"The question is not whether the Port Authority can attract tenants—any landlord can, at the right price—but whether it can attract enough super-prime tenants to pay the bills. And answering that question means predicting the future of Manhattan real estate, a risky endeavor. Prices may rise over the next decade, or they may not. One World Trade Center and Four World Trade Center represent 5 million square feet of new space dumped onto a market still struggling after the credit bust. Nearby towers at the World Financial Center are themselves losing major tenants to midtown….
"Like so many other public entities, the Port Authority also has rising employee costs to battle. As the Navigant consulting firm noted in early 2012, the agency spends $143,000 for each of its 6,913 workers in salary and benefits. In 2010, each worker consumed $37,645 in payments for health and pension benefits, up from $27,737 in 2006. Over the past half-decade, benefits grew more than twice as fast as salaries. The Port Authority owes $1.7 billion for the future health costs of its retirees. Though the agency has taken steps to rein in the costs of management and other nonunion employees, the fact that public-safety and other unionized workers dominate the staff makes substantial cuts difficult. Even as the authority has pared down the number of civilian workers, the number of its police officers, who are highly paid, has risen 27.1 percent, to 1,752. In 2010, Navigant notes, every person on the Port Authority’s Top Ten list of overtime earners was a police officer or commander, with nine of the ten more than doubling their six-figure base salaries….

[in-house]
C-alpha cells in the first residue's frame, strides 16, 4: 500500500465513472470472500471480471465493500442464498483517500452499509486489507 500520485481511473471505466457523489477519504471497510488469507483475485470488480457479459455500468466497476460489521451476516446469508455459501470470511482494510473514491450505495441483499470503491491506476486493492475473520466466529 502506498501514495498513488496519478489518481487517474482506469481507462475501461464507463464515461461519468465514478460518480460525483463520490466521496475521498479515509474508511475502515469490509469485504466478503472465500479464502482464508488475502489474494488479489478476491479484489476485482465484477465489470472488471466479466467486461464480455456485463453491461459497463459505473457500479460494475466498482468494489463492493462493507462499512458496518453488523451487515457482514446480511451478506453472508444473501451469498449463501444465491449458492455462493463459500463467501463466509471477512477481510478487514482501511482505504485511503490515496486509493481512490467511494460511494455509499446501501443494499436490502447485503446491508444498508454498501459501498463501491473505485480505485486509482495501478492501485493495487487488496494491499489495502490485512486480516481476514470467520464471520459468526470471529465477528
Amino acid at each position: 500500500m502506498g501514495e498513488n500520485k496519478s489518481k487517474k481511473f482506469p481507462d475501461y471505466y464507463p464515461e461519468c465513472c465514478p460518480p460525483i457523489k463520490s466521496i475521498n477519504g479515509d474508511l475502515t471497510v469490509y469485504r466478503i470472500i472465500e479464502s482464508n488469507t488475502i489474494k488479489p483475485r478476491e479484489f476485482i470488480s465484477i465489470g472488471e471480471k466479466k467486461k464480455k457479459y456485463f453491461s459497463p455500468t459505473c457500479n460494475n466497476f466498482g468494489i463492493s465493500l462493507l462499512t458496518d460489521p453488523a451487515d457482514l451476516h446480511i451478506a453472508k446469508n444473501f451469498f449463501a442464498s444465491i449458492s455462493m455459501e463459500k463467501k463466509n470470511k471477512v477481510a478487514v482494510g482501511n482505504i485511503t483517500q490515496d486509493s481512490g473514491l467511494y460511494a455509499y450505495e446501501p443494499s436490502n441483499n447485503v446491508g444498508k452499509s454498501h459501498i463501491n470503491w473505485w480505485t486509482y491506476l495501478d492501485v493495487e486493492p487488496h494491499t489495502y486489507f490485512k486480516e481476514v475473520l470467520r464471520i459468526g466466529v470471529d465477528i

"Also burdening the Port Authority’s budget are construction expenditures, which are higher than they need to be. State and federal laws dictate that on projects funded in part with state and federal support, the agency must pay “prevailing wages,” which run well above market rates for some construction jobs….The Port Authority also sets aside work for minority and other “disadvantaged” contractors in its large projects, artificially pushing costs higher still.
At expense of motorists, air travelers...
"The price of the last decade’s rebuilding mistakes will be borne by the people who use New York and New Jersey transportation. The Port Authority lacks the power to tax, so its budgets rely on profits from bridge and tunnel tolls (about $260 million last year) and from airport fees ($447 million). These profits subsidize the PATH system (which lost $396 million), the bus terminal ($113 million), ferries ($8 million), and port operations ($124 million)….
"Over the next decade, commuters and air travelers will be lucky if the Port Authority can care for the assets that it does have (let aslone build anything new.)
Capital budget slashed after toll hike protests
"It slashed its ten-year capital budget by $8 billion to reduce last year’s toll hike after Governors Andrew Cuomo of New York and Chris Christie of New Jersey criticized the hike and accused the authority of wastefulness, as if its money woes weren’t the fault of elected officials. The Port Authority does still plan to spend $1 billion to replace cables on the George Washington Bridge, $1.5 billion to rehabilitate the entrances to the Lincoln Tunnel, $1 billion to raise the Bayonne Bridge so that ports can accept larger ships, and at least $1 billion to build a new Goethals Bridge, which has needed replacing since at least the mid-nineties. But again, these projects don’t make life better for residents; they just keep things from falling apart. And the Port Authority is looking to cut capital spending even more. If the agency does have to pay a hefty annual operating subsidy for the World Trade Center, it’s hard to see how it will be able to invest in new infrastructure for the region."